By Nancy Virden (c)2023
Myths about mental health care are quoted, reprinted, made up, and reinforced daily by misinformed leaders, disappointed patients, and know-it-alls. I heard a teacher tell her class of high school students that going to a counselor was for emergencies only. A pastor repeated the myth to his congregation that suicide rates are worst during the fall holidays. Patients who have not followed the instructions of their psychiatrists or therapists will complain that mental health care “does not work.” Know-it-alls such as the braggart ex-psychiatric nurse who told hospitalized adolescents to not “play the suicide card” with her, will assume their expertise and do not appreciate being corrected.
One of the reasons we have suicidal crises is people do not seek help before their situation has reached an emergency level. Talking out our feelings and confusing thoughts with someone who knows how to listen and guide us is a first step toward optimum mental health, not the last. Repeating incorrect statistics about suicide in November and December causes problems such as not being so alert in the spring when rates do tend to rise. Neglecting to notice the role patients play in their own well-being leaves us blaming a system that helps to restore at least 80% of patients who do the work. Finally, giving credence to medical workers who are untrained in psychiatric issues such as psychiatric nurses and general practitioners, gives a false sense of understanding as they spout opinions over knowledge.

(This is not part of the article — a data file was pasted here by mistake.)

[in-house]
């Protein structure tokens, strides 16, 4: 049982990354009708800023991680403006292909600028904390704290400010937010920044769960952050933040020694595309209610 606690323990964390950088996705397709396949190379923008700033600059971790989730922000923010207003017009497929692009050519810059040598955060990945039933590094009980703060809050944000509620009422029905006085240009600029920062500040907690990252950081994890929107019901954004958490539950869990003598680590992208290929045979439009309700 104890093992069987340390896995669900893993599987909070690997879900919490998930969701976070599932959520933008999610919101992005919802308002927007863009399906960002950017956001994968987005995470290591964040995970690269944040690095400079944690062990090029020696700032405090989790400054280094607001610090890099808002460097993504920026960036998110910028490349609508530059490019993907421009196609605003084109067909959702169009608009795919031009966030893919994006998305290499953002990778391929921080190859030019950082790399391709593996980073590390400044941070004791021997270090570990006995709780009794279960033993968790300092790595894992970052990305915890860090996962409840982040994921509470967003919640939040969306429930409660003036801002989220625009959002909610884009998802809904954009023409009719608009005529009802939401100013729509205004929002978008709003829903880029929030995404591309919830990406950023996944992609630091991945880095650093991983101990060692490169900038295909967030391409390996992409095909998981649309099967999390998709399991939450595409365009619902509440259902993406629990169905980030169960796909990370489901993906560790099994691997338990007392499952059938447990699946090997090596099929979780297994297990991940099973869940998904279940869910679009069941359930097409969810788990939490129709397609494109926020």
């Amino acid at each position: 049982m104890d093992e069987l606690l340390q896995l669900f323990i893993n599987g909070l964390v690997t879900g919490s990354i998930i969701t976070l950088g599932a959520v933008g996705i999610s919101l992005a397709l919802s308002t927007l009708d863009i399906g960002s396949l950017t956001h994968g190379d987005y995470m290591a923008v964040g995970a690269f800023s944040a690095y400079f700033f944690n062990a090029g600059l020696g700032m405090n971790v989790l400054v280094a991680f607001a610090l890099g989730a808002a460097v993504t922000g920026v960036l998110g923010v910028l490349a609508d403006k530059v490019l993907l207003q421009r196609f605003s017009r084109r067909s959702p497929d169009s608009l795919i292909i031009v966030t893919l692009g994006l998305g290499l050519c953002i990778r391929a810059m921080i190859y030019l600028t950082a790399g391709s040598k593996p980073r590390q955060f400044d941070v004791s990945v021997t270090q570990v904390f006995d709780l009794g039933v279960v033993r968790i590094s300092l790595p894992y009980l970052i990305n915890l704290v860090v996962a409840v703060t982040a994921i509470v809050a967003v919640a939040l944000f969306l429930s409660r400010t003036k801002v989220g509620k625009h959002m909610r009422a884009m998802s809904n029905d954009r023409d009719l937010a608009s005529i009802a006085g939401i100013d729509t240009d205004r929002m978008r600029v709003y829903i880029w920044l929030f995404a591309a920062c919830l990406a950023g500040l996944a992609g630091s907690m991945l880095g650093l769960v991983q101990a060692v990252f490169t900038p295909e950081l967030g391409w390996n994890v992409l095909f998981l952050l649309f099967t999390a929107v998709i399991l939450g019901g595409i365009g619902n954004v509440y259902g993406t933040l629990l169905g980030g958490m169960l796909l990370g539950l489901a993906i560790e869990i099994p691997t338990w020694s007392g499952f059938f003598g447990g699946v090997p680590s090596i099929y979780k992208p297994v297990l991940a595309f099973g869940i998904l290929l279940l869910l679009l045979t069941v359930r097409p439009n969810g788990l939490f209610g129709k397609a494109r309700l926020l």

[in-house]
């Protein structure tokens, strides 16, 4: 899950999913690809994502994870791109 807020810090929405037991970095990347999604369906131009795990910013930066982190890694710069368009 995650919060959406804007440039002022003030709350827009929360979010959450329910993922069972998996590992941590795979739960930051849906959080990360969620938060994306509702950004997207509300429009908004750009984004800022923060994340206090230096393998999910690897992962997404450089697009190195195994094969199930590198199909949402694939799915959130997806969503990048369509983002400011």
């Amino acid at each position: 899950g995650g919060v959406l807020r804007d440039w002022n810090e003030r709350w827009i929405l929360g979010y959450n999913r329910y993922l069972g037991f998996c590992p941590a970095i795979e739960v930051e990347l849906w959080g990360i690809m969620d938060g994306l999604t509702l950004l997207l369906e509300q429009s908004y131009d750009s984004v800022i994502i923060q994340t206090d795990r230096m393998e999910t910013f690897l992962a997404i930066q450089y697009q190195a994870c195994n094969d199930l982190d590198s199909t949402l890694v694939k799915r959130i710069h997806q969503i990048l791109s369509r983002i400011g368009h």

You are in charge of your mental health. Seek the best care.
Today’s Helpful Word
Wisdom is enshrined in an understanding heart
Spouting off before listening to the facts is both shameful and foolish.
If you are feeling suicidal, or concerned about someone who is, in the U.S. call the National Suicide Prevention Lifeline at 988, or for a list of international suicide hotlines, go here.
If you are suicidal with a plan, immediately call 911 in the U.S. or go to your nearest emergency room. In the EU call 112. (For other international emergency numbers, go here ). Hope and help are yours!
Always the Fight Ministries (ATFM) has been displaying compassion for those fighting mental illness, addiction, or abuse since 2012. Nancy is the founder and voice of ATFM and openly shares her emotional resurrection from despair. NOTE: Nancy is not a doctor or a mental health professional, and speaks only from personal experience and observations. In no way is this website intended to substitute for professional mental or behavioral health care.
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